I used the combined shooting %, rather than raw FG%. Maybe one
        difference is that with Oscar, guys were spotting up and shooting
        (thus a higher FG%); and without Oscar, guys were 'creating',
        driving, getting to the foul line (thus a better 'scoring
        efficiency').

        In either case, I found no evidence that Oscar cut into anyone's
        stats, and seems to have upped the scoring production. I haven't
        broken it down into his Royals career (dominator), and his Bucks
        career (distributor).


        > Kind of
        > like what will happen to Gary Payton and Karl Malone this year. If
        > that's the case, you should see the same effect with a lot of high-
        > scoring players.

        Are you predicting less scoring but higher efficiencies from these
        guys? It will be interesting, to say the least.

        I wonder about the 'Effect' that a lot of dominating players have on
        various teammates. Not just point guards (though that's essentially
        their job), but other guys who demand the ball a lot.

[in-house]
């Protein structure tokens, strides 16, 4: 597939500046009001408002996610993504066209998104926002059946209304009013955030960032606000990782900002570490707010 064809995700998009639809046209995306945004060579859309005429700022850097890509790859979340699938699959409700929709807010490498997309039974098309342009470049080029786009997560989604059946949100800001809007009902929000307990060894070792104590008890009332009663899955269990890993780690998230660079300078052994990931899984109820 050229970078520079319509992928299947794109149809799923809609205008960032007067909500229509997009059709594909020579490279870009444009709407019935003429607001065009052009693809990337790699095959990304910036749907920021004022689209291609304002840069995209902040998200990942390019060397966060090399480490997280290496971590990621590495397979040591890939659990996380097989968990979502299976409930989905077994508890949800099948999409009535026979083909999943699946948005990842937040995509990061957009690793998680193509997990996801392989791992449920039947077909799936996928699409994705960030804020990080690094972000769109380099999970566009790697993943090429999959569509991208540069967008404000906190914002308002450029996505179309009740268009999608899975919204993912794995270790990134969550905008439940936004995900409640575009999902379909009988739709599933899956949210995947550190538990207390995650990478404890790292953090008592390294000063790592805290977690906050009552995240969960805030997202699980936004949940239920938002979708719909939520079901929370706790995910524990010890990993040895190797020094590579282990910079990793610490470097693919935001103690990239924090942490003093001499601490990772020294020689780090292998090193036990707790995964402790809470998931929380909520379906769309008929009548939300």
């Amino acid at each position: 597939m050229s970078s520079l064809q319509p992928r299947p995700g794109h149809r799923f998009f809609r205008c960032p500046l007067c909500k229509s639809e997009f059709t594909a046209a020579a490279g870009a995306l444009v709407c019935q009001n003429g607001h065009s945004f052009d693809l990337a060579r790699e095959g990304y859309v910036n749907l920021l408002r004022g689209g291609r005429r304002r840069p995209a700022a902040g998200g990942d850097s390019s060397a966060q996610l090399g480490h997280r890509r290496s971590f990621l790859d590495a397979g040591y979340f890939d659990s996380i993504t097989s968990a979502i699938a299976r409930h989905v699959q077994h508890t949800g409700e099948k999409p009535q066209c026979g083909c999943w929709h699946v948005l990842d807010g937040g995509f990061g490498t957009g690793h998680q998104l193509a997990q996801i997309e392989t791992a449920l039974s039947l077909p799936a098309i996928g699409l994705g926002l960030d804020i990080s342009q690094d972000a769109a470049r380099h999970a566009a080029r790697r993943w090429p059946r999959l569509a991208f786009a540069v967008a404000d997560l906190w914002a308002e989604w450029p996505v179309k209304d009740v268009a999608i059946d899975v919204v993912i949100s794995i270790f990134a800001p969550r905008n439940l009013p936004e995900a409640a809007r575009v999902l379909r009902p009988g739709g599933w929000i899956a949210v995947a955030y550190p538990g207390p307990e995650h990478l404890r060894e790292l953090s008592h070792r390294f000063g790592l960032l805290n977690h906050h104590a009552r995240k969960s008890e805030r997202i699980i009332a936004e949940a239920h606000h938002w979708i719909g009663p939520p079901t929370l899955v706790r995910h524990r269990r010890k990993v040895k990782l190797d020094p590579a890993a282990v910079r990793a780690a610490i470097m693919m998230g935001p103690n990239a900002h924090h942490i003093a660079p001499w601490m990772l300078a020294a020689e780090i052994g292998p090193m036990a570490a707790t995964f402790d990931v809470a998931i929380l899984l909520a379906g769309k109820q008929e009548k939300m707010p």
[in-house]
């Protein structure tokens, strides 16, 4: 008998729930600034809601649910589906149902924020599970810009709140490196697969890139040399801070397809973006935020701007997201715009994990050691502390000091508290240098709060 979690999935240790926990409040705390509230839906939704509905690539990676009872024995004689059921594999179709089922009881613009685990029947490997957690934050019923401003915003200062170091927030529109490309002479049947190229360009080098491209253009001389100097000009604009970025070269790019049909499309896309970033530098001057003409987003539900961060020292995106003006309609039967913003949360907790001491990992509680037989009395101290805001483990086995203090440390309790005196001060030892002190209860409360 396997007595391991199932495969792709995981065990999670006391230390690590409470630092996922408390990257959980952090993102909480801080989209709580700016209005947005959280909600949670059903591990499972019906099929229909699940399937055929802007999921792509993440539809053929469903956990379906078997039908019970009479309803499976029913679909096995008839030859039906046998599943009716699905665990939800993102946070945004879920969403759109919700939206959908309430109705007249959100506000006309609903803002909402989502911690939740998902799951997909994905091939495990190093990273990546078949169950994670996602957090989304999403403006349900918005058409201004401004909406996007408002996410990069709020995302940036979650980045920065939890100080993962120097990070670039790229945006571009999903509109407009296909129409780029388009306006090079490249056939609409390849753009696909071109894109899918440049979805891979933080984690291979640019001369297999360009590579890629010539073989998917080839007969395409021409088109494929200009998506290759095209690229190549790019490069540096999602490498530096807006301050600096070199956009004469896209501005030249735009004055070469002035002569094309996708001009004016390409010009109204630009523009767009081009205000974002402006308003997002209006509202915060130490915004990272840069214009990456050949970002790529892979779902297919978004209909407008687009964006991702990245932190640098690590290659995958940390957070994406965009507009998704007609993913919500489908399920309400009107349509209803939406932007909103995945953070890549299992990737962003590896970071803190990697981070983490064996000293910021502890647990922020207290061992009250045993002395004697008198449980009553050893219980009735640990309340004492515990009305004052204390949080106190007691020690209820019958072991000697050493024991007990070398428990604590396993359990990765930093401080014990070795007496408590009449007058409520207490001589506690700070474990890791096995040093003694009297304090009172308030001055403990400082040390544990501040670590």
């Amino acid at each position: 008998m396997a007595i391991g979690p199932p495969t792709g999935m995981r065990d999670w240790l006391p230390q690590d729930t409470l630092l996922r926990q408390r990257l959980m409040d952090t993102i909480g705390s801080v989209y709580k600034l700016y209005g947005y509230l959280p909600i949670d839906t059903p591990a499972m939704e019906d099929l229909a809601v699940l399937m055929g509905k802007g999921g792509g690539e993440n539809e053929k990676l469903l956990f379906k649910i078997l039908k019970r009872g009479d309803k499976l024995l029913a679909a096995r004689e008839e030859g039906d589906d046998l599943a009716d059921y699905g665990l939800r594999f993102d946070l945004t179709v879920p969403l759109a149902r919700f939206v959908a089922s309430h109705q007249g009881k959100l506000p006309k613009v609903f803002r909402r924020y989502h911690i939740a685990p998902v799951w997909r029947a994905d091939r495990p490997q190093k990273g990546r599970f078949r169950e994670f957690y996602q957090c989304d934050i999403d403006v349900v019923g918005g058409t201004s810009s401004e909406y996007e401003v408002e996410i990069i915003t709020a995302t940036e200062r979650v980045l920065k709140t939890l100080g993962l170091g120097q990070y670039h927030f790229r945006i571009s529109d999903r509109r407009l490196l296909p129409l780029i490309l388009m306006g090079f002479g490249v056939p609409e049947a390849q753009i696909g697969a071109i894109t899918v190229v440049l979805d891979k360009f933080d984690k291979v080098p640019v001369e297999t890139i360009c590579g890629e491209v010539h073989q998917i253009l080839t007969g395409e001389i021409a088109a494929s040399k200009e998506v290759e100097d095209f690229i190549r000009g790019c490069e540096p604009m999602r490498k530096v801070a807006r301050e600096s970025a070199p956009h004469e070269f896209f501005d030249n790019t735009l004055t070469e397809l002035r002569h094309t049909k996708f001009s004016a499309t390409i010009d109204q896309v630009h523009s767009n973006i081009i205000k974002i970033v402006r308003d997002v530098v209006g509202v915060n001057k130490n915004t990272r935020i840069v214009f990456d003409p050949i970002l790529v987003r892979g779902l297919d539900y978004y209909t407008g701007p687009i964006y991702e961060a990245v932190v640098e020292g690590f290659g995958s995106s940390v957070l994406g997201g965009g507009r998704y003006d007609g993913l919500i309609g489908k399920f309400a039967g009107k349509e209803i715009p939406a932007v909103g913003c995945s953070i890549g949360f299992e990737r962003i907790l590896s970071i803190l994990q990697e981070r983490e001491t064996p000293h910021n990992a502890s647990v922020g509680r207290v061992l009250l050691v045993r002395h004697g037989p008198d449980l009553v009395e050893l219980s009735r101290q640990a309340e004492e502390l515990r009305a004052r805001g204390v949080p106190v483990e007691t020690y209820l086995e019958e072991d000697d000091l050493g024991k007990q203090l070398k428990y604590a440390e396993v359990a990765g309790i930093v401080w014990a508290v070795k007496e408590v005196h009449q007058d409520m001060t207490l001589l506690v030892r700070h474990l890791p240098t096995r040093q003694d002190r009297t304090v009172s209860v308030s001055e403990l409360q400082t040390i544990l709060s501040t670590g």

One could further break it down by position. Does Karl Malone's
        presence enhance the stats of other forwards, while eating into the
        FGA of shooting guards? etc.

        >
        > Let's call this the "Ainge Effect" (side note: this theory is
        still
        > in beta, which is one reason I'm testing it out on this audience).
        > Danny Ainge averaged 15.7 points a game for title-contending
        Boston
        > while shooting 49 percent. He gets traded to crappy Sacramento and
        > suddenly he has to creat a lot more shots for himself. As a
        result,
        > his average goes up to 17.5 and 17.9, but his percentage drops to
        > 45.7 and 43.8. Then he goes to title-contending Portland and can
        be a
        > complementary player again; his average drops back down to 11.0,
        but
        > he shoots 47.2 percent.

        There's abundant evidence that this happens. There might even be a
        formula that tends to equalize these factors. Multiplying shooting
        % by points-per-minute tends to even out these changes-in-scoring-
        load produced by changes-in-roles.